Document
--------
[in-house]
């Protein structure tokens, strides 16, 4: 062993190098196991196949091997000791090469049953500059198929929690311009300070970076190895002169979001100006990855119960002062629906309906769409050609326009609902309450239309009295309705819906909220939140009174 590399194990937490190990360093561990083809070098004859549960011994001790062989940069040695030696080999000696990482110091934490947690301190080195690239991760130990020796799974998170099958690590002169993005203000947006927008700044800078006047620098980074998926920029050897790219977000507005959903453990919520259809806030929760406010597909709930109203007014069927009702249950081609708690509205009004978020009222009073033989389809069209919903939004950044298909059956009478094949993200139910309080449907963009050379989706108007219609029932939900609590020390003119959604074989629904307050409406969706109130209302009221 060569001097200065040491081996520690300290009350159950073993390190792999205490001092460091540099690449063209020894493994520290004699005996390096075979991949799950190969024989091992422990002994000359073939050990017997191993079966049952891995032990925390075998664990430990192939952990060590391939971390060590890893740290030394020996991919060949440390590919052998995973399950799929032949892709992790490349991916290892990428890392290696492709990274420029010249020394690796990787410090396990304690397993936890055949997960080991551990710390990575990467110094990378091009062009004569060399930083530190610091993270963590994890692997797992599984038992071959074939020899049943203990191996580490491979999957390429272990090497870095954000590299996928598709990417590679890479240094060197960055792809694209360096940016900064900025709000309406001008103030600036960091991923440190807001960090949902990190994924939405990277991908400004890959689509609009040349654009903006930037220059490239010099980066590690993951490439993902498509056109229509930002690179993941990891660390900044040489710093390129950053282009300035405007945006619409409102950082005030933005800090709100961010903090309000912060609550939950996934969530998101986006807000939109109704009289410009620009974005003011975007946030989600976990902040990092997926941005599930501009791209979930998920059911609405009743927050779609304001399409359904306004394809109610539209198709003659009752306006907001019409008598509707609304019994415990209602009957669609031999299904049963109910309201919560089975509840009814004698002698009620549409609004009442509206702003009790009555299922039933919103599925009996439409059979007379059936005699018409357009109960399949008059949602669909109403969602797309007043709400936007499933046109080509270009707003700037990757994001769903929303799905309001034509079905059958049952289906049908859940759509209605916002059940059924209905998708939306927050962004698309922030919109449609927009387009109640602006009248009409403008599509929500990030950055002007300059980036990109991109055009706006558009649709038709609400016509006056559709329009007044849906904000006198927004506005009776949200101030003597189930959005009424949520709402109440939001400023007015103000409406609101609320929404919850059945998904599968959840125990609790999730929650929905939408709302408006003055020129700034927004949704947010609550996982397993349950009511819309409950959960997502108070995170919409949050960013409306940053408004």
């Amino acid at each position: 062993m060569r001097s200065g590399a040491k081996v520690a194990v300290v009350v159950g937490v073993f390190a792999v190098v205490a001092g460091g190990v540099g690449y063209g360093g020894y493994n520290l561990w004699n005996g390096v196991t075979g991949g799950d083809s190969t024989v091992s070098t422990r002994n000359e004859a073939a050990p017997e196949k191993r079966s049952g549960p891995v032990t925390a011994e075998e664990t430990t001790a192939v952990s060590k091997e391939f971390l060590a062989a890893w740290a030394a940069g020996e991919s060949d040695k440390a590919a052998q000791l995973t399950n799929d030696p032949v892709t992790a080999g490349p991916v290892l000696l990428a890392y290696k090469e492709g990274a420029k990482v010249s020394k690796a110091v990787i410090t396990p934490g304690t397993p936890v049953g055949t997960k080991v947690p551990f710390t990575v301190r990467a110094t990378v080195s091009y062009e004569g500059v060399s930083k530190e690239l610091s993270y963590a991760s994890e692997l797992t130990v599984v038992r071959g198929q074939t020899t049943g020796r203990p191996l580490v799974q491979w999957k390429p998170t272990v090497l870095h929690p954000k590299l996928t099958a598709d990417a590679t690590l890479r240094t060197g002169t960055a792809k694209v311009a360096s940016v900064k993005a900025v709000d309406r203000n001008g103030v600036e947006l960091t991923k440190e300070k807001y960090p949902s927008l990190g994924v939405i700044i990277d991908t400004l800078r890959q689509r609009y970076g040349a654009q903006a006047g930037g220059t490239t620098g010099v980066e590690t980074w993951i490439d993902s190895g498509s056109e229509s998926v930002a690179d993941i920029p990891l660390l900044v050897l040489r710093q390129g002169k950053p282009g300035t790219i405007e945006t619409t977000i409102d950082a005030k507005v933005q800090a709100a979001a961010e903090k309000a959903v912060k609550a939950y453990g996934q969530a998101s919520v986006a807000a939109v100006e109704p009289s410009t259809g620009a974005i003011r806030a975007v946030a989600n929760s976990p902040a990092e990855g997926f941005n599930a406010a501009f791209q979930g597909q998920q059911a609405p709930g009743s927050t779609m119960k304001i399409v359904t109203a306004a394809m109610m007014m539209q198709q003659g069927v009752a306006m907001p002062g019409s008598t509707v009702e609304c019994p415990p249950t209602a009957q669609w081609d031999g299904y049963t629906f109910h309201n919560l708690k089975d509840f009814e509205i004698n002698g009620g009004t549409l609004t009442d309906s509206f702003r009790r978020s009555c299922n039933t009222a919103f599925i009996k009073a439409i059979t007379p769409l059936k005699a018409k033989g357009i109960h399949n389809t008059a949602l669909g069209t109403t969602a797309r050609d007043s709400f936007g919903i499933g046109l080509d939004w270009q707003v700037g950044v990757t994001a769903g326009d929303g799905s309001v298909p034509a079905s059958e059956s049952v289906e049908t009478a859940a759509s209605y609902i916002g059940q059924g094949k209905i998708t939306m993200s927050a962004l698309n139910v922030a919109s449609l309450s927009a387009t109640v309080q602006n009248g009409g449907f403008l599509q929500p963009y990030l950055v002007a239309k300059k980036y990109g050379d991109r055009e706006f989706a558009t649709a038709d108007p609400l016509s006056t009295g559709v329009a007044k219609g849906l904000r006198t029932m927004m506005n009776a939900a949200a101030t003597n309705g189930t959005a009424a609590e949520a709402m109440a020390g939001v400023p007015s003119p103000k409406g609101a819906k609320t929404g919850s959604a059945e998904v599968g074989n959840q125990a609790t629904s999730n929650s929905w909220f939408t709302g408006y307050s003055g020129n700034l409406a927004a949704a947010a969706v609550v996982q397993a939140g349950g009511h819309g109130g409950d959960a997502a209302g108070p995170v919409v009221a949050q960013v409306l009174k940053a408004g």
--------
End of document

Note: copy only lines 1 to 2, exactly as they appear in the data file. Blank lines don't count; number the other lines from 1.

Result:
[in-house]
């Protein structure tokens, strides 16, 4: 062993190098196991196949091997000791090469049953500059198929929690311009300070970076190895002169979001100006990855119960002062629906309906769409050609326009609902309450239309009295309705819906909220939140009174 590399194990937490190990360093561990083809070098004859549960011994001790062989940069040695030696080999000696990482110091934490947690301190080195690239991760130990020796799974998170099958690590002169993005203000947006927008700044800078006047620098980074998926920029050897790219977000507005959903453990919520259809806030929760406010597909709930109203007014069927009702249950081609708690509205009004978020009222009073033989389809069209919903939004950044298909059956009478094949993200139910309080449907963009050379989706108007219609029932939900609590020390003119959604074989629904307050409406969706109130209302009221 060569001097200065040491081996520690300290009350159950073993390190792999205490001092460091540099690449063209020894493994520290004699005996390096075979991949799950190969024989091992422990002994000359073939050990017997191993079966049952891995032990925390075998664990430990192939952990060590391939971390060590890893740290030394020996991919060949440390590919052998995973399950799929032949892709992790490349991916290892990428890392290696492709990274420029010249020394690796990787410090396990304690397993936890055949997960080991551990710390990575990467110094990378091009062009004569060399930083530190610091993270963590994890692997797992599984038992071959074939020899049943203990191996580490491979999957390429272990090497870095954000590299996928598709990417590679890479240094060197960055792809694209360096940016900064900025709000309406001008103030600036960091991923440190807001960090949902990190994924939405990277991908400004890959689509609009040349654009903006930037220059490239010099980066590690993951490439993902498509056109229509930002690179993941990891660390900044040489710093390129950053282009300035405007945006619409409102950082005030933005800090709100961010903090309000912060609550939950996934969530998101986006807000939109109704009289410009620009974005003011975007946030989600976990902040990092997926941005599930501009791209979930998920059911609405009743927050779609304001399409359904306004394809109610539209198709003659009752306006907001019409008598509707609304019994415990209602009957669609031999299904049963109910309201919560089975509840009814004698002698009620549409609004009442509206702003009790009555299922039933919103599925009996439409059979007379059936005699018409357009109960399949008059949602669909109403969602797309007043709400936007499933046109080509270009707003700037990757994001769903929303799905309001034509079905059958049952289906049908859940759509209605916002059940059924209905998708939306927050962004698309922030919109449609927009387009109640602006009248009409403008599509929500990030950055002007300059980036990109991109055009706006558009649709038709609400016509006056559709329009007044849906904000006198927004506005009776949200101030003597189930959005009424949520709402109440939001400023007015103000409406609101609320929404919850059945998904599968959840125990609790999730929650929905939408709302408006003055020129700034927004949704947010609550996982397993349950009511819309409950959960997502108070995170919409949050960013409306940053408004």